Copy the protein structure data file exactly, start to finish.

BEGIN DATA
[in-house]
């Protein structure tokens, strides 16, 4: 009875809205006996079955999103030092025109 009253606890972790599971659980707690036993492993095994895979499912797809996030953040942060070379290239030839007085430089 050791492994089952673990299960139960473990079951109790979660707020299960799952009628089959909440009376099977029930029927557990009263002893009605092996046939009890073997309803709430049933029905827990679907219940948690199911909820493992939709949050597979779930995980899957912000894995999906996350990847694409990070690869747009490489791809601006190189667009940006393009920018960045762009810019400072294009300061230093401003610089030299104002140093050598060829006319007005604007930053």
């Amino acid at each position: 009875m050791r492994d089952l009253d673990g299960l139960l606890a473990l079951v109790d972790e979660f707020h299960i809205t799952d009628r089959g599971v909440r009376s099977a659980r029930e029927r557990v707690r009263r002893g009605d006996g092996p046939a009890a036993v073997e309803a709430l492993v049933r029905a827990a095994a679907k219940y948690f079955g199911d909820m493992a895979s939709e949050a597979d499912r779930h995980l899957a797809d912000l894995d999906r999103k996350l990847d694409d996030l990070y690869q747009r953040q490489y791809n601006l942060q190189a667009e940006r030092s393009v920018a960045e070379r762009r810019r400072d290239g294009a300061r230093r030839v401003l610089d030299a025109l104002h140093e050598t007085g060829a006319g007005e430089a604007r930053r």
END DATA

[in-house]
């Protein structure tokens, strides 16, 4: 009875809205006996079955999103030092025109 009253606890972790599971659980707690036993492993095994895979499912797809996030953040942060070379290239030839007085430089 050791492994089952673990299960139960473990079951109790979660707020299960799952009628089959909440009376099977029930029927557990009263002893009605092996046939009890073997309803709430049933029905827990679907219940948690199911909820493992939709949050597979779930995980899957912000894995999906996350990847694409990070690869747009490489791809601006190189667009940006393009920018960045762009810019400072294009300061230093401003610089030299104002140093050598060829006319007005604007930053």
């Amino acid at each position: 009875m050791r492994d089952l009253d673990g299960l139960l606890a473990l079951v109790d972790e979660f707020h299960i809205t799952d009628r089959g599971v909440r009376s099977a659980r029930e029927r557990v707690r009263r002893g009605d006996g092996p046939a009890a036993v073997e309803a709430l492993v049933r029905a827990a095994a679907k219940y948690f079955g199911d909820m493992a895979s939709e949050a597979d499912r779930h995980l899957a797809d912000l894995d999906r999103k996350l990847d694409d996030l990070y690869q747009r953040q490489y791809n601006l942060q190189a667009e940006r030092s393009v920018a960045e070379r762009r810019r400072d290239g294009a300061r230093r030839v401003l610089d030299a025109l104002h140093e050598t007085g060829a006319g007005e430089a604007r930053r």